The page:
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Cruise Control app changes songs' tempo to match runners' cadence


January 9, 2013

The Cruise Control app changes the tempo of your music to suit your running speed (Photo: Shutterstock)

The Cruise Control app changes the tempo of your music to suit your running speed (Photo: Shutterstock)

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If you listen to music while you run, chances are there a few songs that you particularly like, as their tempo perfectly matches your preferred running speed. Wouldn’t it be neat if your whole music library consisted of songs like that? Well, that’s the idea – or one of them, at least – behind the Cruise Control app. Without changing the pitch of the music, it automatically alters a song’s tempo to turn it into a motivational running soundtrack.

Cruise Control was created by biomedical physiologist Max Donelan and PhD candidate Mark Snaterse, at Canada’s Simon Fraser University. Compatible with iOS devices, it can operate in one of four modes.

In the already-mentioned Cadence mode, you start by selecting the cadence at which you prefer to run. The app will then automatically select songs with a reasonably close rhythm from your library, and then adjust their tempo to play at that cadence.

Free Run mode is essentially the opposite of Cadence. Using your iDevice’s existing sensors, the app determines the cadence at which you’re running at any given time, and continuously adjusts the tempo to match – in Cadence, you run to the beat of the music, whereas in Free Run, the beat changes to keep time with you.

Pace mode is similar to Cadence, except that you start by selecting the stride speed that you’d like to reach. The app then monitors your pace and gradually increases the tempo, until you reach that speed.

Finally, there’s Heart Rate mode. It’s like Pace, except that you’re being guided towards a target heart rate as opposed to a running speed. An ANT+ or Bluetooth Smart heart rate monitor is required.

According to Donelan, the non-funny-sounding tempo changes are made possible via high-quality time stretching algorithms. “This process is like the inverse of auto-tune, which changes pitch without changing tempo,” he told us. “The end result is we can change the tempo of the music on your phone without any Alvin, Simon and Theodores [The Chipmunks] entering the mix. And, no beat track is required.”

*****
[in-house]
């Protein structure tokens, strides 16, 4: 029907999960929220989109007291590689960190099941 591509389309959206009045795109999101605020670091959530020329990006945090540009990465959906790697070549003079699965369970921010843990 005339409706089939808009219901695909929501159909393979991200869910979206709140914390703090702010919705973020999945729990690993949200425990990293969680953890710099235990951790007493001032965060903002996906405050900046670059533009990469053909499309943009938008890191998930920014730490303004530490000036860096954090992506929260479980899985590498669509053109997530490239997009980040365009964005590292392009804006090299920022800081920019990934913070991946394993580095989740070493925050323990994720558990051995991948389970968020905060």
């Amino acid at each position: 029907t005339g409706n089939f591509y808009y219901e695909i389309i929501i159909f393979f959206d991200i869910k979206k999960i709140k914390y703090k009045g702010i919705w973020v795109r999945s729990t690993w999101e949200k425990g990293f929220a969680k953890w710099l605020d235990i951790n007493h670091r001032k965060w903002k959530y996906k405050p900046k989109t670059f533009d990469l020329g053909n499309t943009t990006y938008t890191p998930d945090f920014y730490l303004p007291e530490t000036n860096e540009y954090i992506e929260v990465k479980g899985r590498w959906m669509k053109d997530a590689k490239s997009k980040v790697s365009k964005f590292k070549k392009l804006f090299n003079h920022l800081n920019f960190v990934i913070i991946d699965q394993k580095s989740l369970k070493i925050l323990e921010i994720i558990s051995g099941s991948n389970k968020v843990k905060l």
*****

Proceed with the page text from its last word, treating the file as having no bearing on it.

Users can also do things such as creating playlists, keeping track of favorite songs, and viewing records of stats from previous runs.

Cruise Control is available on iTunes, for US$4.99.

Source: Simon Fraser University

About the Author
Ben Coxworth An experienced freelance writer, videographer and television producer, Ben's interest in all forms of innovation is particularly fanatical when it comes to human-powered transportation, film-making gear, environmentally-friendly technologies and anything that's designed to go underwater. He lives in Edmonton, Alberta, where he spends a lot of time going over the handlebars of his mountain bike, hanging out in off-leash parks, and wishing the Pacific Ocean wasn't so far away. All articles by Ben Coxworth

Wow, this is one of the coolest apps I've heard of. Almost makes me want to get an iPhone. I'm forever trying to match songs to running but it is hard and there are songs that I just love to hear even though they are a bit too slow or fast. I love the pace mode. When I'm training for a marathon I struggle to keep my pace where I want it and struggle to train up to my selected pace.


My App is only .99 cents and was released last year & it does the same exact thing and more! Find a link to my App page here: https://itunes.apple.com/us/app/marx-runner/id558507755?ls=1&mt=8

Mark Blum

Very neat idea!

@Mark Blum I just checked out your app description. Nice app too. It sounds like you indeed have some functionality in your app that overlaps with this app. But the pace and heart rate control are not in your description, correct me if I'm wrong. As far as I understand that's the innovative part of this app.

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